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For the Northern Powerhouse to succeed, the government must focus on underperforming city-regions

Source: PSE Jun/Jul 16

The government has made the Northern Powerhouse a top priority – but the initiative will only work if it focuses on boosting productivity in underperforming northern cities, chief executive of Centre for Cities Alexandra Jones argues.

In the recent Queen’s Speech, the government reaffirmed its commitment to building the Northern Powerhouse, and empowering places in the north of England to reach their economic potential. 

The speech followed George Osborne’s pledge in the March Budget to give the green light to the High Speed 3 train-link between Manchester and Leeds, and to improve road links between Manchester and Sheffield, as part of the government’s commitment to “making the Northern Powerhouse a reality and rebalancing our country”. 

Thinking beyond inter-city links 

It’s clear that the government is intent on ensuring that the Northern Powerhouse is more than just a sound bite. The initiative has the potential to have a real impact in addressing the north/south economic divide. However, our new research warns that, if the government is to boost economic growth in the region, it needs to go beyond improving transport links between northern cities. 

The report, ‘Building the Northern Powerhouse’, compares northern cities to the Rhine-Ruhr and Randstad regions of Germany and Holland, which the government has cited as models for the Northern Powerhouse. 

In particular, the government has argued that these regions function as vibrant single economies – with strong transport links enabling workers to commute between different cities – and that bolstering rail and road connections is key to the success of the northern economy. 

But our new analysis suggests that the success of the Rhine-Ruhr and Randstad areas is not down to inter-city transport links, but is instead driven by the economic strength of individual cities and their surrounding areas within those regions. 

Local productivity deficits 

For a start, the research shows that inter-city commuting links in the Rhine-Ruhr and Randstad areas are actually little better than in the north of England. Only 5% of workers commute between Düsseldorf and other cities in the Rhine-Ruhr region, for example – similar to the proportion of people who commute from Sheffield to Leeds, or from Liverpool to Manchester each day.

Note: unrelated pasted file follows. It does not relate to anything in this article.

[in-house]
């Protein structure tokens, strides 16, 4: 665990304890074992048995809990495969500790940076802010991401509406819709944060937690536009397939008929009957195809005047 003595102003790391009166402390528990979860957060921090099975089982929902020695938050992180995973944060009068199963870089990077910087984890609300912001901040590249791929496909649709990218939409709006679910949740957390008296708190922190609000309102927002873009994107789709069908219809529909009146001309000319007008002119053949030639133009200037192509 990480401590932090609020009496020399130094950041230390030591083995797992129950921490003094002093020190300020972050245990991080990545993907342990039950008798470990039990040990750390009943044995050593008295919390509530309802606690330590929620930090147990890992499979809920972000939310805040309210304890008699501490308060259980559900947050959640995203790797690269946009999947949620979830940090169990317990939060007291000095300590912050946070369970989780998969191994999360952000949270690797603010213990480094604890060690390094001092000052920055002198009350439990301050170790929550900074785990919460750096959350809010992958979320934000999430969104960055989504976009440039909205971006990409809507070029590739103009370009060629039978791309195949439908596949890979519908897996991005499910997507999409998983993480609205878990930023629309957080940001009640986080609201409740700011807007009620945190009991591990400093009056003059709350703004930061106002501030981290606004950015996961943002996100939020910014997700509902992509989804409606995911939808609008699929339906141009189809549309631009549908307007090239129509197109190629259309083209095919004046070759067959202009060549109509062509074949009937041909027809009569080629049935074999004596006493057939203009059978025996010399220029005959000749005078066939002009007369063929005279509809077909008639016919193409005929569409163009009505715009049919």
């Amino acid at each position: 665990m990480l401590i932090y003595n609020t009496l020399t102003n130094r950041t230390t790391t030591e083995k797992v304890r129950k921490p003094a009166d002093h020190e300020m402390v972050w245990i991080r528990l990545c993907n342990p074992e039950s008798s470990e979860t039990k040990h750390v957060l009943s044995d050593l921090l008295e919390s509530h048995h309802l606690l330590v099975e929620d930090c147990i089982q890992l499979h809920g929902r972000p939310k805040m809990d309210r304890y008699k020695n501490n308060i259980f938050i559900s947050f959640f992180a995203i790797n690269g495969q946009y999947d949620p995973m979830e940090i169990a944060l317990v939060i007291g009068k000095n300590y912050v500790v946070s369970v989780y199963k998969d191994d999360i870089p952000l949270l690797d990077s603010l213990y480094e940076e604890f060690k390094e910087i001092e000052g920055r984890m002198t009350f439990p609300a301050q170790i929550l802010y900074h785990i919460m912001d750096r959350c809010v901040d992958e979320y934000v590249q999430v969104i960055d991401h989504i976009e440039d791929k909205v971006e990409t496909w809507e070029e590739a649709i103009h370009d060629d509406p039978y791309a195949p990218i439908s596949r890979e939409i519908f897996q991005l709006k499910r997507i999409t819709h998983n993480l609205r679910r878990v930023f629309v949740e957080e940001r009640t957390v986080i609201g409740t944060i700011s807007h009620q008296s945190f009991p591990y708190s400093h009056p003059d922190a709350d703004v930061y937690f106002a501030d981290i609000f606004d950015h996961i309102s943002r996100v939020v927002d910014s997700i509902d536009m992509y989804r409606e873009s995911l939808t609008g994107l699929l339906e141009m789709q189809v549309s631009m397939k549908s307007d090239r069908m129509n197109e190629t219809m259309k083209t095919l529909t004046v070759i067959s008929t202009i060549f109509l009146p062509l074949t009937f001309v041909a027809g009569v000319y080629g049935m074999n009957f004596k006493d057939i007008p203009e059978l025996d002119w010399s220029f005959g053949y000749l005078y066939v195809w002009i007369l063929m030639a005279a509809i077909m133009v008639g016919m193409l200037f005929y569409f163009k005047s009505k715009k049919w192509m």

Instead, the real difference between the Rhine-Ruhr/Randstad areas and the north of England is productivity levels – with the largest cities in the German and Dutch regions 40% more productive than counterparts in the Northern Powerhouse. 

For example, Amsterdam – the most productive city in the Rhine-Ruhr and Randstad regions – contributed £75,188 per worker to the Dutch economy in 2011. In contrast, in the same year, Leeds – the top-performing city in the Northern Powerhouse region – contributed £46,575 per worker to the national exchequer. 

The international examples suggest we can’t build a successful Northern Powerhouse without taking steps to address the productivity deficit in the north. For that to happen, the priority for national and local policymakers should be on addressing skills-gaps in the north. 

Only three Northern cities – York, Warrington and Leeds – are in the UK top 20 in terms of the number of residents educated to degree level. While nearly half of residents in Reading (47%) have a degree, for example, only a quarter of people in Liverpool are educated to this level. Addressing these discrepancies across the north will be crucial in boosting productivity in the Northern Powerhouse region. 

Addressing economic challenges 

Of course, there is still a case for improving train links between big cities such as Manchester and Leeds, which can help encourage economic development. But our research suggests that an even bigger priority should be strengthening transport networks within northern cities, to help people access jobs and businesses access customers across their wider city-region more easily, as well as making it easier to attract businesses wishing to be near – but not in – a large, thriving city centre. 

Ultimately, the government needs to maintain its original focus with the Northern Powerhouse initiative – boosting economic growth in big city-regions such as those around Leeds and Manchester. 

Instead of spreading limited monies and political focus equally across the whole region, national and local policymakers need to concentrate the majority of resources on addressing the economic challenges that major northern city-regions face, as these have the greatest potential to deliver benefits for the north as a whole.

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